Perceived risk as a moderator of the effectiveness of framed HIV-test promotion messages among women: A randomized controlled trial

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Abstract

Objective: Researchers argue that gain-framed messages should be more effective for prevention behaviors, while loss frames should be more effective for detection behaviors (Rothman & Salovey, 1997). Evidence for this taxonomy has been mixed. This study examines whether the effects of gain- and loss-framed messages on HIV-testing intentions is moderated by perceived risk of a positive result. Method: This experiment was conducted online and utilized a single factor (frame: gain/loss) between subjects design, with a separate HIV-test promotion control and a no message control to examine whether perceived risk of a positive test result moderates the effects of framed messages on intentions to seek an HIV test in the next 3 months. The sample (N = 1052; M age = 22, SD = 2.22), recruited through Survey Sampling International, included 51% Black women (49% White women). Results: HIV-test promotion messages were more effective than no message, but there were no other main effects for condition. Results also demonstrated a significant interaction between message frame and perceived risk, which is mediated through elaborative processing of the message. The interaction demonstrated an advantage for the loss-framed message among women with some perceived risk and an advantage for the gain-framed message among women with low perceived risk. Conclusion: Results imply that the prevention/detection function of the behavior may be an inadequate distinction in the consideration of the effectiveness of framed messages promoting HIV testing. Rather, this study demonstrates that risk perceptions are an important moderator of framing effects.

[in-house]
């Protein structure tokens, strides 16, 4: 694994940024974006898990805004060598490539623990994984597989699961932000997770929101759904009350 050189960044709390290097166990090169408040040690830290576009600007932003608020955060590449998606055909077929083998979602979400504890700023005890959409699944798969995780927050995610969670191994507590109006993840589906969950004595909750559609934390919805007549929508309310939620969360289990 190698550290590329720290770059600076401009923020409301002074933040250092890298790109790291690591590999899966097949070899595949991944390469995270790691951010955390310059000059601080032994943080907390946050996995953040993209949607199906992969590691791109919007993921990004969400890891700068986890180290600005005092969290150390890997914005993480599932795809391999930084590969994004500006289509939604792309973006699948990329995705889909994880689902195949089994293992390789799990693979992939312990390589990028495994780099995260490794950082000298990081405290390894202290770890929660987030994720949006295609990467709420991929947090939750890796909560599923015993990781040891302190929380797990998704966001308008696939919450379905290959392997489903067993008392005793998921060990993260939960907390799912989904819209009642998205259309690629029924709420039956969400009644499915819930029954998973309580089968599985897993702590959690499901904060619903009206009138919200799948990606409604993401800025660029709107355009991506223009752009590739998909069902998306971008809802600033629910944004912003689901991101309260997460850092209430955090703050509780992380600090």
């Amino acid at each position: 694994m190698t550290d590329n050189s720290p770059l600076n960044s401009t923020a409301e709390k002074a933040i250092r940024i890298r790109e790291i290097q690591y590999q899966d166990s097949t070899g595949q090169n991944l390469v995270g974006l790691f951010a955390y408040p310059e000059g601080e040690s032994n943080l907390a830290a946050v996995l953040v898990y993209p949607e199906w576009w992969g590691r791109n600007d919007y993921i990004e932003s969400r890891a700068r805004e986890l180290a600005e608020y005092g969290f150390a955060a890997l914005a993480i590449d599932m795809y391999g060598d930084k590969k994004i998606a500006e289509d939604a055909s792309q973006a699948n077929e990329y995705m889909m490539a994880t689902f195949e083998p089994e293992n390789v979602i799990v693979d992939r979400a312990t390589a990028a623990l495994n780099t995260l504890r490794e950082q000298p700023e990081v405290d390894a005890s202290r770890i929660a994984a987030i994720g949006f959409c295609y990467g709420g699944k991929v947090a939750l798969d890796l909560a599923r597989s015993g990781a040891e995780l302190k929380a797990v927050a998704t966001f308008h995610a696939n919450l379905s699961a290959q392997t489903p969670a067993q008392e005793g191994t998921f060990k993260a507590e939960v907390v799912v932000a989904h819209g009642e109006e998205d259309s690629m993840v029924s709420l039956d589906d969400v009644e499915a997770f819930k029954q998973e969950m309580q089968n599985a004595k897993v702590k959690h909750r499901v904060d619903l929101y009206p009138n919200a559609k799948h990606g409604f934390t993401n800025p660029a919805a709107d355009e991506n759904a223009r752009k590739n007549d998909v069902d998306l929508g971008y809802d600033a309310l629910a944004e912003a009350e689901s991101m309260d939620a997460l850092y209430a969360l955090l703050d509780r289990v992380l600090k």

Original languageEnglish (US)
Pages (from-to)114-121
Number of pages8
JournalHealth Psychology
Volume31
Issue number1
DOIs
StatePublished - Jan 2012
Externally publishedYes

All Science Journal Classification (ASJC) codes

  • Applied Psychology
  • Psychiatry and Mental health

Keywords

  • Elaboration
  • Gain loss frame
  • HIV testing
  • Perceived risk
  • Prospect theory

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